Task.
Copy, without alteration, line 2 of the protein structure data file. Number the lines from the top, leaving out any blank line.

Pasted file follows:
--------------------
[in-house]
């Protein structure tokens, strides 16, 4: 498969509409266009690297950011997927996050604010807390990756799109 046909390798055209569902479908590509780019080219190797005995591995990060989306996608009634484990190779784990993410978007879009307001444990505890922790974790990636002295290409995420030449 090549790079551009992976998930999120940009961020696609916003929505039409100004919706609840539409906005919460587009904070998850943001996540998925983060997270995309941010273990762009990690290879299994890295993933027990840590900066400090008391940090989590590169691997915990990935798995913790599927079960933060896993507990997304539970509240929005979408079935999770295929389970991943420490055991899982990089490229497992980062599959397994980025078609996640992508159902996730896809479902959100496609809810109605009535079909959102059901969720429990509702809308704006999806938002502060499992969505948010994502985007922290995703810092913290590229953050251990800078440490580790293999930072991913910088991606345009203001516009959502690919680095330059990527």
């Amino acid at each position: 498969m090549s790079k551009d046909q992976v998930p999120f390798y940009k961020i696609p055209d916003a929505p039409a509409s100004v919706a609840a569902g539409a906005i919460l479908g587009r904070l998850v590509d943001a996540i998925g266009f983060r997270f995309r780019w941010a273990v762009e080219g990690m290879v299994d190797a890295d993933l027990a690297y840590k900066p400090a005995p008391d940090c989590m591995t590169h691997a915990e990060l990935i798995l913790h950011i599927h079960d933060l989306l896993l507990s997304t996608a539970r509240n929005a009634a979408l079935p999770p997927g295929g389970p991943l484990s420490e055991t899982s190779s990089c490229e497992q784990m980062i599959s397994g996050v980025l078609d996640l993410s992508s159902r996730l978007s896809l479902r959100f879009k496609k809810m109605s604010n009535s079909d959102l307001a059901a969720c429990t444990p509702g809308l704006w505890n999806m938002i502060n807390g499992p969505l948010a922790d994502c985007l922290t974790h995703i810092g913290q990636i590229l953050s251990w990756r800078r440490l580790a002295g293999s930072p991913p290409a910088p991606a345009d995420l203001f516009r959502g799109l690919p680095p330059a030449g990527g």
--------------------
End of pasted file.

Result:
């Protein structure tokens, strides 16, 4: 498969509409266009690297950011997927996050604010807390990756799109 046909390798055209569902479908590509780019080219190797005995591995990060989306996608009634484990190779784990993410978007879009307001444990505890922790974790990636002295290409995420030449 090549790079551009992976998930999120940009961020696609916003929505039409100004919706609840539409906005919460587009904070998850943001996540998925983060997270995309941010273990762009990690290879299994890295993933027990840590900066400090008391940090989590590169691997915990990935798995913790599927079960933060896993507990997304539970509240929005979408079935999770295929389970991943420490055991899982990089490229497992980062599959397994980025078609996640992508159902996730896809479902959100496609809810109605009535079909959102059901969720429990509702809308704006999806938002502060499992969505948010994502985007922290995703810092913290590229953050251990800078440490580790293999930072991913910088991606345009203001516009959502690919680095330059990527």